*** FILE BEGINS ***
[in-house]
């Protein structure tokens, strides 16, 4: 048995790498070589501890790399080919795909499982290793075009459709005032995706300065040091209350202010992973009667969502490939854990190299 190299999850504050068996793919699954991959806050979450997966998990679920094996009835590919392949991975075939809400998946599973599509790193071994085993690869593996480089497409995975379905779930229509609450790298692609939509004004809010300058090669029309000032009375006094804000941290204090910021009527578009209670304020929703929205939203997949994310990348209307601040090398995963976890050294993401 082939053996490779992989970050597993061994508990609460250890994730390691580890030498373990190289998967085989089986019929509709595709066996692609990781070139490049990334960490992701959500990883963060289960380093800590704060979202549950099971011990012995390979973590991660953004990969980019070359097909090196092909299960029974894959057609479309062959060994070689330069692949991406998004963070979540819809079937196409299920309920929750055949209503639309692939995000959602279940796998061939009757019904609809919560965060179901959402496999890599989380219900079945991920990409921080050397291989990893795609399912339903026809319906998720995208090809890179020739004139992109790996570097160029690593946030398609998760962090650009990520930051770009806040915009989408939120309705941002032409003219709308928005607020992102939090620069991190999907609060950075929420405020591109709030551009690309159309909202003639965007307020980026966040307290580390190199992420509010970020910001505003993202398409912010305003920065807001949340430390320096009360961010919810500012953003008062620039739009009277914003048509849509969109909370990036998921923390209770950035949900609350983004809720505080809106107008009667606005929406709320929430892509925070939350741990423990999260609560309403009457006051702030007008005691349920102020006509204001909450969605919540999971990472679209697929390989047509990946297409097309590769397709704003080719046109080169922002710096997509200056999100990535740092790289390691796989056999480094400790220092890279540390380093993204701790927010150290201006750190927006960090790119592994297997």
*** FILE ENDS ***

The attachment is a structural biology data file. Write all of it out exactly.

[in-house]
């Protein structure tokens, strides 16, 4: 048995790498070589501890790399080919795909499982290793075009459709005032995706300065040091209350202010992973009667969502490939854990190299 190299999850504050068996793919699954991959806050979450997966998990679920094996009835590919392949991975075939809400998946599973599509790193071994085993690869593996480089497409995975379905779930229509609450790298692609939509004004809010300058090669029309000032009375006094804000941290204090910021009527578009209670304020929703929205939203997949994310990348209307601040090398995963976890050294993401 082939053996490779992989970050597993061994508990609460250890994730390691580890030498373990190289998967085989089986019929509709595709066996692609990781070139490049990334960490992701959500990883963060289960380093800590704060979202549950099971011990012995390979973590991660953004990969980019070359097909090196092909299960029974894959057609479309062959060994070689330069692949991406998004963070979540819809079937196409299920309920929750055949209503639309692939995000959602279940796998061939009757019904609809919560965060179901959402496999890599989380219900079945991920990409921080050397291989990893795609399912339903026809319906998720995208090809890179020739004139992109790996570097160029690593946030398609998760962090650009990520930051770009806040915009989408939120309705941002032409003219709308928005607020992102939090620069991190999907609060950075929420405020591109709030551009690309159309909202003639965007307020980026966040307290580390190199992420509010970020910001505003993202398409912010305003920065807001949340430390320096009360961010919810500012953003008062620039739009009277914003048509849509969109909370990036998921923390209770950035949900609350983004809720505080809106107008009667606005929406709320929430892509925070939350741990423990999260609560309403009457006051702030007008005691349920102020006509204001909450969605919540999971990472679209697929390989047509990946297409097309590769397709704003080719046109080169922002710096997509200056999100990535740092790289390691796989056999480094400790220092890279540390380093993204701790927010150290201006750190927006960090790119592994297997």